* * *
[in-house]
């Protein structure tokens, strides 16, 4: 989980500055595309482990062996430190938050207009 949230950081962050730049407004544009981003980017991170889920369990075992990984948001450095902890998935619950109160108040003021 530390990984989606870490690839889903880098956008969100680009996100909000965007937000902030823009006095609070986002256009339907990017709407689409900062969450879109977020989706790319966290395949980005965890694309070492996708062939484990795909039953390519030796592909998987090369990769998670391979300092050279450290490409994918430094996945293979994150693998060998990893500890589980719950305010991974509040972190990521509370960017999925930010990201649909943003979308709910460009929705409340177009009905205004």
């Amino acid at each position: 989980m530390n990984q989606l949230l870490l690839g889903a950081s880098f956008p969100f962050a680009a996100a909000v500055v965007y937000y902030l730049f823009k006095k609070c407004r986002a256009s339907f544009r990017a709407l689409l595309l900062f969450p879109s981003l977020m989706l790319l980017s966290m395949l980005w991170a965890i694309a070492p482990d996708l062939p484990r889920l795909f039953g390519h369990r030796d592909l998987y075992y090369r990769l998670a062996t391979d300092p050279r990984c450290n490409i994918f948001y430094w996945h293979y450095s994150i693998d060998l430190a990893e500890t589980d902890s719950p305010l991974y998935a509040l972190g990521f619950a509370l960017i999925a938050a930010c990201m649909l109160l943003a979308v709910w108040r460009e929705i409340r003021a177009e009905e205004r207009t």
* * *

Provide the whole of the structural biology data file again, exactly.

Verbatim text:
[in-house]
């Protein structure tokens, strides 16, 4: 989980500055595309482990062996430190938050207009 949230950081962050730049407004544009981003980017991170889920369990075992990984948001450095902890998935619950109160108040003021 530390990984989606870490690839889903880098956008969100680009996100909000965007937000902030823009006095609070986002256009339907990017709407689409900062969450879109977020989706790319966290395949980005965890694309070492996708062939484990795909039953390519030796592909998987090369990769998670391979300092050279450290490409994918430094996945293979994150693998060998990893500890589980719950305010991974509040972190990521509370960017999925930010990201649909943003979308709910460009929705409340177009009905205004």
């Amino acid at each position: 989980m530390n990984q989606l949230l870490l690839g889903a950081s880098f956008p969100f962050a680009a996100a909000v500055v965007y937000y902030l730049f823009k006095k609070c407004r986002a256009s339907f544009r990017a709407l689409l595309l900062f969450p879109s981003l977020m989706l790319l980017s966290m395949l980005w991170a965890i694309a070492p482990d996708l062939p484990r889920l795909f039953g390519h369990r030796d592909l998987y075992y090369r990769l998670a062996t391979d300092p050279r990984c450290n490409i994918f948001y430094w996945h293979y450095s994150i693998d060998l430190a990893e500890t589980d902890s719950p305010l991974y998935a509040l972190g990521f619950a509370l960017i999925a938050a930010c990201m649909l109160l943003a979308v709910w108040r460009e929705i409340r003021a177009e009905e205004r207009t």